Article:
One security area that has been seeing particular interest of late is operational technology.

Many attacks last year targeted companies that provide basic necessities of life, and consumers felt the pain. In February 2021, someone gained unauthorized access to the water treatment system in Oldsmar, Florida, and tried unsuccessfully to add more lye to the water supply.

And last May, drivers on the East Coast panicked when they couldn’t get gasoline after a ransomware attack disrupted Colonial Pipeline’s distribution network. That month, a ransomware attack on Brazilian meat supplier JBS resulted in beef shortages in South America, North America and Australia. JBS ended up paying $11 million in ransom.

The transportation industry has also been hit hard in recent years, seeing a 186% increase in weekly attacks from 2020 to 2021, and a 900% increase in maritime attacks since 2017. Recent incidents include attacks on the New York Metropolitan Transportation Authority and the CSX Class I freight railroad.

Critical infrastructure attacks and regulation

All these attacks on critical sectors have led to a slew of federal action plans and regulations affecting the water sector, pipeline operators and other critical industries.

In one example, the Department of Homeland Security’s Transportation Systems Sector-Specific Plan cites a number of elevated risks, including cyber and aging equipment, in guiding industry efforts to strengthen infrastructure security and resilience.

As Russian attacks on Ukraine have intensified, the U.S. government is increasingly concerned about Russia launching cyberattacks on American businesses, especially critical infrastructure. On March 15, President Joe Biden signed into law the Cyber Incident Reporting Act, which requires critical infrastructure providers to report cyberattacks to the Cybersecurity and Infrastructure Security Agency within 72 hours and ransomware payments within 24 hours.

Then, on March 21, the president reiterated earlier warnings, citing “evolving intelligence that the Russian government is exploring options for potential cyberattacks.”

Then the U.S. Department of Justice unsealed indictments on March 24, charging four Russians who worked for the Russian government with hacking operational technology (OT) of companies in the energy sector around the world over six years.

Legacy equipment in a modern world

For decades, cybercriminals focused on stealing information they could monetize, but now that OT environments are increasingly connected to the Internet, bad actors are trying to shut down infrastructure and conduct cyber-physical attacks like in Oldsmar.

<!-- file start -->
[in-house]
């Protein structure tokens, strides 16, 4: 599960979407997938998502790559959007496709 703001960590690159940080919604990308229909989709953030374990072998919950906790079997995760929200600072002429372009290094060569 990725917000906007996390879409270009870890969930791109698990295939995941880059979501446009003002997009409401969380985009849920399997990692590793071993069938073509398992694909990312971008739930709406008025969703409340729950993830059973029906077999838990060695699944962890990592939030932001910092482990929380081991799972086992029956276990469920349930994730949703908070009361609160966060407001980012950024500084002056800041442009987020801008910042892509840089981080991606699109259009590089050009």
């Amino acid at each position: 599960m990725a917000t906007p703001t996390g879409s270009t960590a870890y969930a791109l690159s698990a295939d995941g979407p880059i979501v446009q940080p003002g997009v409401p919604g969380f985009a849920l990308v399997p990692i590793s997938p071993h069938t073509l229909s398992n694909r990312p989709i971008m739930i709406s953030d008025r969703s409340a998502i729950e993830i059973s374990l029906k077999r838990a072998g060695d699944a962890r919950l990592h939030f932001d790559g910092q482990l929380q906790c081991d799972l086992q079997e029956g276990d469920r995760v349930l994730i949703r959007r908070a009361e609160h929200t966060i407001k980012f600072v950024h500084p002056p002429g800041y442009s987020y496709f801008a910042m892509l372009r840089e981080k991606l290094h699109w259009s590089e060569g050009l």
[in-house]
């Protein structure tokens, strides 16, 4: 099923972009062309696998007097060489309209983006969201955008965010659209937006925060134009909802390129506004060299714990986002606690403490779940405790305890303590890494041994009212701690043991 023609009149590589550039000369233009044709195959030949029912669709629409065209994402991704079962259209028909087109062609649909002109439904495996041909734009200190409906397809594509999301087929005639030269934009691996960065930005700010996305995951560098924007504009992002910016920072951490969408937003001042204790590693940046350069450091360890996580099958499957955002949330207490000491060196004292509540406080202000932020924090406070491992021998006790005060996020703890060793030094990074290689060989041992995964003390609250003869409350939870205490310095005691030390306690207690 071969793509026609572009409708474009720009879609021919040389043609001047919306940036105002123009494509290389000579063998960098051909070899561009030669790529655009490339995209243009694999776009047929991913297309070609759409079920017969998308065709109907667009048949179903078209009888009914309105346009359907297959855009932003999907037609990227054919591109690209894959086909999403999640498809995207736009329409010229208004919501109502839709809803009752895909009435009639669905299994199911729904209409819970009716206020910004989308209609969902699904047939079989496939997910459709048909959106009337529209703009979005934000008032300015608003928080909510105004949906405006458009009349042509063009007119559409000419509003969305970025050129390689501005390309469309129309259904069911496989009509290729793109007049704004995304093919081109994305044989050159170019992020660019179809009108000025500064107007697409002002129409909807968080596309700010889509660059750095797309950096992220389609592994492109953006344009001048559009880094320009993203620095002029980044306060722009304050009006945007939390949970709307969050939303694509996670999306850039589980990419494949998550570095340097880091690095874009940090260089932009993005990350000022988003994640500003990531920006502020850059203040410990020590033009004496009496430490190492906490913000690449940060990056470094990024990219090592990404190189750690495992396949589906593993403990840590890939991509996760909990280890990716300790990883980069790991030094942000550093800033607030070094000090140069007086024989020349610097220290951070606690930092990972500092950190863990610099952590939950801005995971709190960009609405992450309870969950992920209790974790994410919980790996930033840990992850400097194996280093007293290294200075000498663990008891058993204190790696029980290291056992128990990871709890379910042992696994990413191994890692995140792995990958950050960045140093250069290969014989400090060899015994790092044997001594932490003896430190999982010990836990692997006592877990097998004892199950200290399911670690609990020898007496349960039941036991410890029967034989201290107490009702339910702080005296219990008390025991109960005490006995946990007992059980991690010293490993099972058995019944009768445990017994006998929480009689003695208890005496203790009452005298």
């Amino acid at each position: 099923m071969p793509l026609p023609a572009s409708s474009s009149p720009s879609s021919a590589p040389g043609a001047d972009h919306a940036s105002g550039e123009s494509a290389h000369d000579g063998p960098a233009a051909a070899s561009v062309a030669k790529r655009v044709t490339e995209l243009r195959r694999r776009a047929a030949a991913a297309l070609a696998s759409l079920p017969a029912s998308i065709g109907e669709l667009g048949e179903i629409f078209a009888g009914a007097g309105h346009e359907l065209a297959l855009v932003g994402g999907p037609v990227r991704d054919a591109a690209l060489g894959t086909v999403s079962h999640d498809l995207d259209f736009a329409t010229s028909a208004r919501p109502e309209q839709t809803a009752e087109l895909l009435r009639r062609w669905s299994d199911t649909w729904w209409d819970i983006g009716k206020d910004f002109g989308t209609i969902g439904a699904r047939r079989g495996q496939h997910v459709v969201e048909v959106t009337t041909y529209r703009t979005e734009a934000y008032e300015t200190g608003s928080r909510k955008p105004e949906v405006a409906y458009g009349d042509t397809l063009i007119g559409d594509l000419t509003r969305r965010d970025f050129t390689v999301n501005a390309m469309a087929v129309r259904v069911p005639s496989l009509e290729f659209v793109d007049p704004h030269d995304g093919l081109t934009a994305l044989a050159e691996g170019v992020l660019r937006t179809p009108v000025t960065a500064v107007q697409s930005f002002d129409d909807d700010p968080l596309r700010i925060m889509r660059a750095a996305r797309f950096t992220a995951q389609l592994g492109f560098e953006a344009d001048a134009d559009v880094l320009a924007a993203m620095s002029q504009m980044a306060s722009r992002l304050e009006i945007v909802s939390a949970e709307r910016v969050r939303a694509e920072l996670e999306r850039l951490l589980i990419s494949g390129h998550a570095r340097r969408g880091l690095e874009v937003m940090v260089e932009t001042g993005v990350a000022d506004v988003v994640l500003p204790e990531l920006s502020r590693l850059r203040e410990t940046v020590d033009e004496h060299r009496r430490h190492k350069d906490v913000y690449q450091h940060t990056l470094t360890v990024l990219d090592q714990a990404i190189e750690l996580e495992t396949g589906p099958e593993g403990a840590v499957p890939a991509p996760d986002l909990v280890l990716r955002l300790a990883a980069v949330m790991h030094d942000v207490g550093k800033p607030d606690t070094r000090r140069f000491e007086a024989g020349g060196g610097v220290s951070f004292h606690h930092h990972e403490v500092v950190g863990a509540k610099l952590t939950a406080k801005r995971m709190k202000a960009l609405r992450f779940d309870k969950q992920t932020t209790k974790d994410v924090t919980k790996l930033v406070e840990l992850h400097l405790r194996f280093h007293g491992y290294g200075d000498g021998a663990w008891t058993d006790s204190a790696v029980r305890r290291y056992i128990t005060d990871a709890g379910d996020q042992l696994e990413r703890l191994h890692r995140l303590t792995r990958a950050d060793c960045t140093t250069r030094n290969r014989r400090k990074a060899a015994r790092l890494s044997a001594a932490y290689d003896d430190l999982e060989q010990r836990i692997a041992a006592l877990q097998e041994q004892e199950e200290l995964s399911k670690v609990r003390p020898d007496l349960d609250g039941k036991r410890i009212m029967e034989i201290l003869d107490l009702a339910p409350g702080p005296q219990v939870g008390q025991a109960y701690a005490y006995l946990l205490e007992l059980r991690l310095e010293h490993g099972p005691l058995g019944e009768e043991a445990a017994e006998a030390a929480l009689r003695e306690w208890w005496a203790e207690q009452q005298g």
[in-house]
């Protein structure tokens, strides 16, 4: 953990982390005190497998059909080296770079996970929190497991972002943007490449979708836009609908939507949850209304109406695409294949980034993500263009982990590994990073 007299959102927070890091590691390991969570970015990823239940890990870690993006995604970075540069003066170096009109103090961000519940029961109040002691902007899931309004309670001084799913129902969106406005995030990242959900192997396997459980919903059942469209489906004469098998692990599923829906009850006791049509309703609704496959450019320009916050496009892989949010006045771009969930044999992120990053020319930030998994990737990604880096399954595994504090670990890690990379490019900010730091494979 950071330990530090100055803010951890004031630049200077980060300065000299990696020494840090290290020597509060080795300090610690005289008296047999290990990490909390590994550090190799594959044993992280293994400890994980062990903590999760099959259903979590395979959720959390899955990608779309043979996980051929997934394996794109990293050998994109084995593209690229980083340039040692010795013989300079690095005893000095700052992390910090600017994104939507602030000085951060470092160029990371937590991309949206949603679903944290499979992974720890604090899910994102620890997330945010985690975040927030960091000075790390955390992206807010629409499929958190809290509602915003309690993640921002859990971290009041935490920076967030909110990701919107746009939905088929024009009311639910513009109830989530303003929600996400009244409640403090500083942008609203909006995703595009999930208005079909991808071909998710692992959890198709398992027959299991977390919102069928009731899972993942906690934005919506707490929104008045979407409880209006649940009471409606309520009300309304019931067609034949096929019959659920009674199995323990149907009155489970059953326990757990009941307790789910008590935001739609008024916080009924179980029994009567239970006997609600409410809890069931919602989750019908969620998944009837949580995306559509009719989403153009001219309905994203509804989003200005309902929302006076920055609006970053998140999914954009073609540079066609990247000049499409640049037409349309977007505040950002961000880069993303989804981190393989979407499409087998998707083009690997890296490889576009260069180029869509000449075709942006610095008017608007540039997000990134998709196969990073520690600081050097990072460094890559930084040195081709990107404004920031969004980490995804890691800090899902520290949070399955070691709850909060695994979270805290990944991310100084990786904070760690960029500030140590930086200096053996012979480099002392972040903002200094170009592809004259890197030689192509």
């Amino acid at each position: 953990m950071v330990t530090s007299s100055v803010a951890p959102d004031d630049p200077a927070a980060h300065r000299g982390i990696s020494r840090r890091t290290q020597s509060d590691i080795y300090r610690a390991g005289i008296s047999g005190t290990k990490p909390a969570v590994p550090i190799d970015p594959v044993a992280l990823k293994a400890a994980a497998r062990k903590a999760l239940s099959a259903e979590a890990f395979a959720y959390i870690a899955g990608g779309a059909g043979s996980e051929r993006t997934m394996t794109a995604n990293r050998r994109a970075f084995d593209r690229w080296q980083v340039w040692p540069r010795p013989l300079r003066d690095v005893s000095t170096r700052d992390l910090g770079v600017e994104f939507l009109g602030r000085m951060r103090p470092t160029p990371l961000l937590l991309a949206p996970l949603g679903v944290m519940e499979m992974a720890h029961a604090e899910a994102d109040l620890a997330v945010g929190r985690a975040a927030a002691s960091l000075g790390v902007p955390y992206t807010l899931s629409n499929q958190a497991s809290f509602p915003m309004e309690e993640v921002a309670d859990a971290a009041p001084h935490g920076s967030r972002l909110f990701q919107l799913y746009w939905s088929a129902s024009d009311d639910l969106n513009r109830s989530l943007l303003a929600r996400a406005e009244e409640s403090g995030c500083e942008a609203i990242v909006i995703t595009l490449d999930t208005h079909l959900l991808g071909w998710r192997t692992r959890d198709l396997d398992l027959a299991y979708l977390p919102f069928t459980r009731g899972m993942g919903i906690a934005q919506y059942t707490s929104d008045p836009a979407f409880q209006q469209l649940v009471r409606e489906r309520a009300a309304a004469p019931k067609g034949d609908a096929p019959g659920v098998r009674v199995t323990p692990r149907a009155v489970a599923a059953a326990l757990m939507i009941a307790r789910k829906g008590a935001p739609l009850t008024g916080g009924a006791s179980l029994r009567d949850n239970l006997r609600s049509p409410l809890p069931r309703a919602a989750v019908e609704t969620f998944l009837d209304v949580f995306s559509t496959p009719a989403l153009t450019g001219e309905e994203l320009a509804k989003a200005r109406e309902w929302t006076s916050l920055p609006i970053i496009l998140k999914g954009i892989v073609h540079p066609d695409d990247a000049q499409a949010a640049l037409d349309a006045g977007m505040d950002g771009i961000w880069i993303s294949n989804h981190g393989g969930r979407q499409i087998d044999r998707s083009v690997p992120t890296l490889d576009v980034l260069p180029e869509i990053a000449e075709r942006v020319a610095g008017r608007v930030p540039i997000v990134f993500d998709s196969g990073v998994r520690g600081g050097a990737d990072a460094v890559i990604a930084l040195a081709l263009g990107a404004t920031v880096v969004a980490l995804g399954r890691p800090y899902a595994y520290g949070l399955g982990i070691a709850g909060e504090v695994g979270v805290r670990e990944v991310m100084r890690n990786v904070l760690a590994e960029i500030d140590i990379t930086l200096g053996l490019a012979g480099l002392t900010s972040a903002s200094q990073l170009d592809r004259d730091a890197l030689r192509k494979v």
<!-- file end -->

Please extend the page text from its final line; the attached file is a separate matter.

The advent of ransomware and targeted attacks on critical infrastructure have changed the game and are putting operational technology security in the spotlight. At the end of the day, OT security is a national security issue.

Cloud providers’ default retention policies are not enough: You better back your SaaS up

If there’s one thing that recent earnings reports from Microsoft, Google and Amazon made clear, it’s that their cloud businesses are booming.

While the shift to the cloud is well underway, many companies aren’t paying attention to a critical aspect of this growth: the dramatic increase in data generated by SaaS that is not adequately protected. This exposure can put companies at greater risk for ransomware attacks, breaches, compliance woes and much more.

The growth of enterprise SaaS is rapid and inevitable. Gartner expects end-user spending on SaaS to rise over 18% to $171.9 billion in 2022 from $145.5 billion in 2021 — and it’s easy to see why.

The SaaS model offers significant value to both service providers and customers, ranging from reduced costs to simplified management and maintenance. The benefits of SaaS are many: It eliminates the need to install and configure software; it gives the customer greater financial flexibility by moving from licensing fees to subscriptions; there is no need to purchase and maintain hardware; and new releases and upgrades are automatically deployed.

Without the right policies in place, organizations often have little visibility into what SaaS data they actually have; whether that data is in compliance, protected or compromised.

But despite its rapid growth and countless benefits, there are significant challenges associated with managing and protecting SaaS data. That’s a problem that can only get worse, as for many organizations, SaaS is the fastest-growing segment of their data.

Cloud providers’ default retention policies are not enough

Each cloud service provider (CSP) and SaaS provider has its own data retention policy, and once that policy expires, the customer is responsible for backing up, protecting, and, if needed, restoring the data in the event of a cyber attack.

Not only is the customer responsible, but data retention policies can differ based on the provider and the type of SaaS data. In the current world of rampant ransomware attacks and stringent privacy and compliance regulations, leaving data unmanaged and unprotected is a risk few organizations can take.

Let’s look at Microsoft 365 as an example. Microsoft 365 adoption has been phenomenal, with nearly 300 million users and over 50% subscriber growth over the past two years. It is one of the most popular enterprise SaaS applications, and yet backup options are limited in terms of data stored on Azure.